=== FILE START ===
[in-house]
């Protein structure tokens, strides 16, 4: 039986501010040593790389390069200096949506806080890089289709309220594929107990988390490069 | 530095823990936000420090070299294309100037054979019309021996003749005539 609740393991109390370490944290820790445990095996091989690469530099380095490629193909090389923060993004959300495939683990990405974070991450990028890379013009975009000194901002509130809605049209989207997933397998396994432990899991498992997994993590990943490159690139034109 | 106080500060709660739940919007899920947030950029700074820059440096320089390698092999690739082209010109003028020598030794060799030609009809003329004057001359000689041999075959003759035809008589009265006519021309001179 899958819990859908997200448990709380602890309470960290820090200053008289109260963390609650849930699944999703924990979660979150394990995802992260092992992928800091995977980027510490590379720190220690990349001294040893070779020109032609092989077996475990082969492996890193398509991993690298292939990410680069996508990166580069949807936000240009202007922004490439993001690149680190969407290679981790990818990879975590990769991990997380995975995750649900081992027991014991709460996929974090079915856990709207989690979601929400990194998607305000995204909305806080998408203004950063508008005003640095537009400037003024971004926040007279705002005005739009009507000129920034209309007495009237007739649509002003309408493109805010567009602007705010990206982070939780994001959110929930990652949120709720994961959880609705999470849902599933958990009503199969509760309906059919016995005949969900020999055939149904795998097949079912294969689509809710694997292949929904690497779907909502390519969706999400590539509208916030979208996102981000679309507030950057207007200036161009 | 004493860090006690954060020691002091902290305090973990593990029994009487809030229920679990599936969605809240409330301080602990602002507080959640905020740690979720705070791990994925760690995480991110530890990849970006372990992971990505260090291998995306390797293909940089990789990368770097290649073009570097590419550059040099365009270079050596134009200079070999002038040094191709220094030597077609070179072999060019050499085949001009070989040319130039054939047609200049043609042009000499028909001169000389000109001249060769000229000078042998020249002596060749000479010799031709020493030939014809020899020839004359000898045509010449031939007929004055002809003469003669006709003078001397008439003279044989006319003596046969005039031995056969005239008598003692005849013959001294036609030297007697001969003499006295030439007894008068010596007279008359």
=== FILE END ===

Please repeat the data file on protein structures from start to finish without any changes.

[in-house]
């Protein structure tokens, strides 16, 4: 039986501010040593790389390069200096949506806080890089289709309220594929107990988390490069 | 530095823990936000420090070299294309100037054979019309021996003749005539 609740393991109390370490944290820790445990095996091989690469530099380095490629193909090389923060993004959300495939683990990405974070991450990028890379013009975009000194901002509130809605049209989207997933397998396994432990899991498992997994993590990943490159690139034109 | 106080500060709660739940919007899920947030950029700074820059440096320089390698092999690739082209010109003028020598030794060799030609009809003329004057001359000689041999075959003759035809008589009265006519021309001179 899958819990859908997200448990709380602890309470960290820090200053008289109260963390609650849930699944999703924990979660979150394990995802992260092992992928800091995977980027510490590379720190220690990349001294040893070779020109032609092989077996475990082969492996890193398509991993690298292939990410680069996508990166580069949807936000240009202007922004490439993001690149680190969407290679981790990818990879975590990769991990997380995975995750649900081992027991014991709460996929974090079915856990709207989690979601929400990194998607305000995204909305806080998408203004950063508008005003640095537009400037003024971004926040007279705002005005739009009507000129920034209309007495009237007739649509002003309408493109805010567009602007705010990206982070939780994001959110929930990652949120709720994961959880609705999470849902599933958990009503199969509760309906059919016995005949969900020999055939149904795998097949079912294969689509809710694997292949929904690497779907909502390519969706999400590539509208916030979208996102981000679309507030950057207007200036161009 | 004493860090006690954060020691002091902290305090973990593990029994009487809030229920679990599936969605809240409330301080602990602002507080959640905020740690979720705070791990994925760690995480991110530890990849970006372990992971990505260090291998995306390797293909940089990789990368770097290649073009570097590419550059040099365009270079050596134009200079070999002038040094191709220094030597077609070179072999060019050499085949001009070989040319130039054939047609200049043609042009000499028909001169000389000109001249060769000229000078042998020249002596060749000479010799031709020493030939014809020899020839004359000898045509010449031939007929004055002809003469003669006709003078001397008439003279044989006319003596046969005039031995056969005239008598003692005849013959001294036609030297007697001969003499006295030439007894008068010596007279008359």